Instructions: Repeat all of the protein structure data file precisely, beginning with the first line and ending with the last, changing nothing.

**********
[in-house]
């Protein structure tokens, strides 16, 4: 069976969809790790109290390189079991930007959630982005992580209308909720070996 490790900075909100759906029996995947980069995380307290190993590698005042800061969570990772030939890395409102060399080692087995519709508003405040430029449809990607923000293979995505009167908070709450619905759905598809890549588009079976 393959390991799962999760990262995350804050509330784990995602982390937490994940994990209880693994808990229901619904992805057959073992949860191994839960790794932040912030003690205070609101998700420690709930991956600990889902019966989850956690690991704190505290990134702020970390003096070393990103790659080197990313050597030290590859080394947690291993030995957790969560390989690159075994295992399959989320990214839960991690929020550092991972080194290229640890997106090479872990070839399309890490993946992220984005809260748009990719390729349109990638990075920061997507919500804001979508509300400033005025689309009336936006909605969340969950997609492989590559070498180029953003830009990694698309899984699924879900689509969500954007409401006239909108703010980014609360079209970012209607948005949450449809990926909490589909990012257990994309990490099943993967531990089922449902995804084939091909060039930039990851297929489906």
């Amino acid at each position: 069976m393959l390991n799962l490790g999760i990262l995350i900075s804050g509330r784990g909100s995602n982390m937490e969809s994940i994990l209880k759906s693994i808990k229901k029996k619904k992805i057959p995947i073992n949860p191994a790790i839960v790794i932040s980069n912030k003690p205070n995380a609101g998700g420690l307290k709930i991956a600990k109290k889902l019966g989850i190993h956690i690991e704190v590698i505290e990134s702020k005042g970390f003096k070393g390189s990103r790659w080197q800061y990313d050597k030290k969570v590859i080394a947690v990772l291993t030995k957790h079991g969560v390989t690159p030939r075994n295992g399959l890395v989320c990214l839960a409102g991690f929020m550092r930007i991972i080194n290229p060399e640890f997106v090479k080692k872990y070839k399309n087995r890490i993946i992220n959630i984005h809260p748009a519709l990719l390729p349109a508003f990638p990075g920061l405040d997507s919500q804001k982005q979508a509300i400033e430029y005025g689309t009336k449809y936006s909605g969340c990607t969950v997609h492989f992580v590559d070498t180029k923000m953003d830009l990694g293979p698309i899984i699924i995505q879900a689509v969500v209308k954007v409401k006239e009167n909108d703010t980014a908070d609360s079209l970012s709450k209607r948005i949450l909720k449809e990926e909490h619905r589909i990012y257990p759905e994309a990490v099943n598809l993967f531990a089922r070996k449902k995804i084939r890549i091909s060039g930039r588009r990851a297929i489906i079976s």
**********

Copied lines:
[in-house]
């Protein structure tokens, strides 16, 4: 069976969809790790109290390189079991930007959630982005992580209308909720070996 490790900075909100759906029996995947980069995380307290190993590698005042800061969570990772030939890395409102060399080692087995519709508003405040430029449809990607923000293979995505009167908070709450619905759905598809890549588009079976 393959390991799962999760990262995350804050509330784990995602982390937490994940994990209880693994808990229901619904992805057959073992949860191994839960790794932040912030003690205070609101998700420690709930991956600990889902019966989850956690690991704190505290990134702020970390003096070393990103790659080197990313050597030290590859080394947690291993030995957790969560390989690159075994295992399959989320990214839960991690929020550092991972080194290229640890997106090479872990070839399309890490993946992220984005809260748009990719390729349109990638990075920061997507919500804001979508509300400033005025689309009336936006909605969340969950997609492989590559070498180029953003830009990694698309899984699924879900689509969500954007409401006239909108703010980014609360079209970012209607948005949450449809990926909490589909990012257990994309990490099943993967531990089922449902995804084939091909060039930039990851297929489906």
């Amino acid at each position: 069976m393959l390991n799962l490790g999760i990262l995350i900075s804050g509330r784990g909100s995602n982390m937490e969809s994940i994990l209880k759906s693994i808990k229901k029996k619904k992805i057959p995947i073992n949860p191994a790790i839960v790794i932040s980069n912030k003690p205070n995380a609101g998700g420690l307290k709930i991956a600990k109290k889902l019966g989850i190993h956690i690991e704190v590698i505290e990134s702020k005042g970390f003096k070393g390189s990103r790659w080197q800061y990313d050597k030290k969570v590859i080394a947690v990772l291993t030995k957790h079991g969560v390989t690159p030939r075994n295992g399959l890395v989320c990214l839960a409102g991690f929020m550092r930007i991972i080194n290229p060399e640890f997106v090479k080692k872990y070839k399309n087995r890490i993946i992220n959630i984005h809260p748009a519709l990719l390729p349109a508003f990638p990075g920061l405040d997507s919500q804001k982005q979508a509300i400033e430029y005025g689309t009336k449809y936006s909605g969340c990607t969950v997609h492989f992580v590559d070498t180029k923000m953003d830009l990694g293979p698309i899984i699924i995505q879900a689509v969500v209308k954007v409401k006239e009167n909108d703010t980014a908070d609360s079209l970012s709450k209607r948005i949450l909720k449809e990926e909490h619905r589909i990012y257990p759905e994309a990490v099943n598809l993967f531990a089922r070996k449902k995804i084939r890549i091909s060039g930039r588009r990851a297929i489906i079976s």